A teenager who had a suspected allergic reaction to nuts tried to save her life by using an adrenaline shot she had not been trained to use, an inquest heard.
Shante Turay-Thomas, 18, tried to deliver the adrenaline as she struggled for breath while her mother phoned for medical assistance at her London home.
She slipped into unconsciousness and died in hospital hours later.
Her inquest heard there was no evidence she had been taught how to use her Emerade adrenaline auto-injector pen.
Speaking at St Pancras Coroner's Court, Professor Adam Fox, a consultant allergist at Guy's and St Thomas' Hospital, said Ms Turay-Thomas had previously been given a different device which she was trained in how to use as a child.
The inquest previously heard Ms Turay-Thomas realised she was going to die when she fell ill after eating a hazelnut, and the adrenaline shot she twice had tried to deliver to her thigh had not worked.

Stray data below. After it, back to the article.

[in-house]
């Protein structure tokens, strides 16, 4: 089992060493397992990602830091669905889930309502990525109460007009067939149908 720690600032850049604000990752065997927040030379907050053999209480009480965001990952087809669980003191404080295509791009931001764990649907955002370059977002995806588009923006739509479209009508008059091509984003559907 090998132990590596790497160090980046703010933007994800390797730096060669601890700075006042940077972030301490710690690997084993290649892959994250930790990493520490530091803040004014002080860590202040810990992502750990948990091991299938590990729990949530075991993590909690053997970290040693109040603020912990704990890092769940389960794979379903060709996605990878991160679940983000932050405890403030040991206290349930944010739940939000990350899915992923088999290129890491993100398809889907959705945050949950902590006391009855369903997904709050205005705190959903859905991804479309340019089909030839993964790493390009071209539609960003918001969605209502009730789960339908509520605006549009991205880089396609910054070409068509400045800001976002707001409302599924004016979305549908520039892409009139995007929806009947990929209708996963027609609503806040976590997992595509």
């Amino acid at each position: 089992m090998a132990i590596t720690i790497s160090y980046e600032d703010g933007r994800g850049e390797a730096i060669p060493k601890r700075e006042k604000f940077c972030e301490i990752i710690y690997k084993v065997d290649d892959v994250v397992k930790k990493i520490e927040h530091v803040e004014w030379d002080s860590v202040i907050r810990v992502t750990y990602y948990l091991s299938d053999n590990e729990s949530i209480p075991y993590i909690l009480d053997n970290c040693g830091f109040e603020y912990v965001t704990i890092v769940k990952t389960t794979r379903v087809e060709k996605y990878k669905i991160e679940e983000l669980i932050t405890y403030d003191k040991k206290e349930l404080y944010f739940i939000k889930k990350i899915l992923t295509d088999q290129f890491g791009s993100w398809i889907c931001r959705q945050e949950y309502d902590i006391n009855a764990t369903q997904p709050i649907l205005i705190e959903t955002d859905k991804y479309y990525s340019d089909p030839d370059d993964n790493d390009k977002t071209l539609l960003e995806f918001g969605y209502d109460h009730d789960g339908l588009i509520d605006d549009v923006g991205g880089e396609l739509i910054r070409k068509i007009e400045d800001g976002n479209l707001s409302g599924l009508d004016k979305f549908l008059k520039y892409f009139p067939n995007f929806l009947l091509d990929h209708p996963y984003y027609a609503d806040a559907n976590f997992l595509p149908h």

Prof Fox said there were several possible explanations for this, including her inability to use the new device properly or possible product malfunction.
He also suggested the device might not have contained a sufficient dose of adrenaline, even if it had been administered properly.
The expert repeated medical advice that adrenaline should be administered during the first signs of severe allergic reaction and that a second shot should be used if there was no sign of improvement after five minutes.
Prof Fox agreed with coroner Mary Hassell's suggestion that it was possible Ms Turay-Thomas failed to use the device properly, or that it misfired or was broken.
The inquest continues.